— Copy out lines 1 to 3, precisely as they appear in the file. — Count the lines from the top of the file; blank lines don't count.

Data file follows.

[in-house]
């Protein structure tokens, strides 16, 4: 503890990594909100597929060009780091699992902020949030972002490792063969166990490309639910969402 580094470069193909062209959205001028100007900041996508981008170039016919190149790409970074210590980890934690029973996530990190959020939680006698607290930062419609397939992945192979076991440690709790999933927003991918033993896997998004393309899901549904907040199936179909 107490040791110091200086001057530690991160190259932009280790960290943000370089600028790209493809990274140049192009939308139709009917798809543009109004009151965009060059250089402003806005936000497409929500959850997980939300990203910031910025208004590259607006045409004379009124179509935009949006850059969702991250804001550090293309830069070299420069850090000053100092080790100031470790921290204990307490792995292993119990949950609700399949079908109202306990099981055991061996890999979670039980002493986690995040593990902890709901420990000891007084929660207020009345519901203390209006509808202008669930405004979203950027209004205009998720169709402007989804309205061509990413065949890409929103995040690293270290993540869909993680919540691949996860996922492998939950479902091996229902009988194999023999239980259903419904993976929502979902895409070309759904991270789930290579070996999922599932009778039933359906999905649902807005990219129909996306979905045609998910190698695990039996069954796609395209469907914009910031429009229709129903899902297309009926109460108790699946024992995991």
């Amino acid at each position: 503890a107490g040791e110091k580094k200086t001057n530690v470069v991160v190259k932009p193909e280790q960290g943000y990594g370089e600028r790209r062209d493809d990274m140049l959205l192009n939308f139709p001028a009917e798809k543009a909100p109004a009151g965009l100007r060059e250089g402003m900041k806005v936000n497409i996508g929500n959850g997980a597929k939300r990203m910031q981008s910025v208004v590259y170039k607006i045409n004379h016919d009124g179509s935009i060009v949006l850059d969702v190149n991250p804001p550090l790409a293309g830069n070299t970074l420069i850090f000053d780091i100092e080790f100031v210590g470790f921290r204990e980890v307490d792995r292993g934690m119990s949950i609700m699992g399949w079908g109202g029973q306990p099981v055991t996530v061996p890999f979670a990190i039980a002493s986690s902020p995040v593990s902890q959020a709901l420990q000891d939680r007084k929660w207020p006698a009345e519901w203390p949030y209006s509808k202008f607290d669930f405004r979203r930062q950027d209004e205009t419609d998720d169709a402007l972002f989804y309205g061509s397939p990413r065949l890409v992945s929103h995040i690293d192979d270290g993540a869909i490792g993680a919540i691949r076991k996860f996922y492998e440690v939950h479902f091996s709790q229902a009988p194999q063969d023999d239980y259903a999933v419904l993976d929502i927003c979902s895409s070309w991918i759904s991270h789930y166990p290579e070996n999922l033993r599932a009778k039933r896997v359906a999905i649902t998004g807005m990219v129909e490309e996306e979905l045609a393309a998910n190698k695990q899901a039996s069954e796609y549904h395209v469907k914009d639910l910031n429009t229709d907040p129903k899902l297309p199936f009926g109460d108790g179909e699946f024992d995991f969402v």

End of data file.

[in-house]
């Protein structure tokens, strides 16, 4: 503890990594909100597929060009780091699992902020949030972002490792063969166990490309639910969402 580094470069193909062209959205001028100007900041996508981008170039016919190149790409970074210590980890934690029973996530990190959020939680006698607290930062419609397939992945192979076991440690709790999933927003991918033993896997998004393309899901549904907040199936179909 107490040791110091200086001057530690991160190259932009280790960290943000370089600028790209493809990274140049192009939308139709009917798809543009109004009151965009060059250089402003806005936000497409929500959850997980939300990203910031910025208004590259607006045409004379009124179509935009949006850059969702991250804001550090293309830069070299420069850090000053100092080790100031470790921290204990307490792995292993119990949950609700399949079908109202306990099981055991061996890999979670039980002493986690995040593990902890709901420990000891007084929660207020009345519901203390209006509808202008669930405004979203950027209004205009998720169709402007989804309205061509990413065949890409929103995040690293270290993540869909993680919540691949996860996922492998939950479902091996229902009988194999023999239980259903419904993976929502979902895409070309759904991270789930290579070996999922599932009778039933359906999905649902807005990219129909996306979905045609998910190698695990039996069954796609395209469907914009910031429009229709129903899902297309009926109460108790699946024992995991």
């Amino acid at each position: 503890a107490g040791e110091k580094k200086t001057n530690v470069v991160v190259k932009p193909e280790q960290g943000y990594g370089e600028r790209r062209d493809d990274m140049l959205l192009n939308f139709p001028a009917e798809k543009a909100p109004a009151g965009l100007r060059e250089g402003m900041k806005v936000n497409i996508g929500n959850g997980a597929k939300r990203m910031q981008s910025v208004v590259y170039k607006i045409n004379h016919d009124g179509s935009i060009v949006l850059d969702v190149n991250p804001p550090l790409a293309g830069n070299t970074l420069i850090f000053d780091i100092e080790f100031v210590g470790f921290r204990e980890v307490d792995r292993g934690m119990s949950i609700m699992g399949w079908g109202g029973q306990p099981v055991t996530v061996p890999f979670a990190i039980a002493s986690s902020p995040v593990s902890q959020a709901l420990q000891d939680r007084k929660w207020p006698a009345e519901w203390p949030y209006s509808k202008f607290d669930f405004r979203r930062q950027d209004e205009t419609d998720d169709a402007l972002f989804y309205g061509s397939p990413r065949l890409v992945s929103h995040i690293d192979d270290g993540a869909i490792g993680a919540i691949r076991k996860f996922y492998e440690v939950h479902f091996s709790q229902a009988p194999q063969d023999d239980y259903a999933v419904l993976d929502i927003c979902s895409s070309w991918i759904s991270h789930y166990p290579e070996n999922l033993r599932a009778k039933r896997v359906a999905i649902t998004g807005m990219v129909e490309e996306e979905l045609a393309a998910n190698k695990q899901a039996s069954e796609y549904h395209v469907k914009d639910l910031n429009t229709d907040p129903k899902l297309p199936f009926g109460d108790g179909e699946f024992d995991f969402v």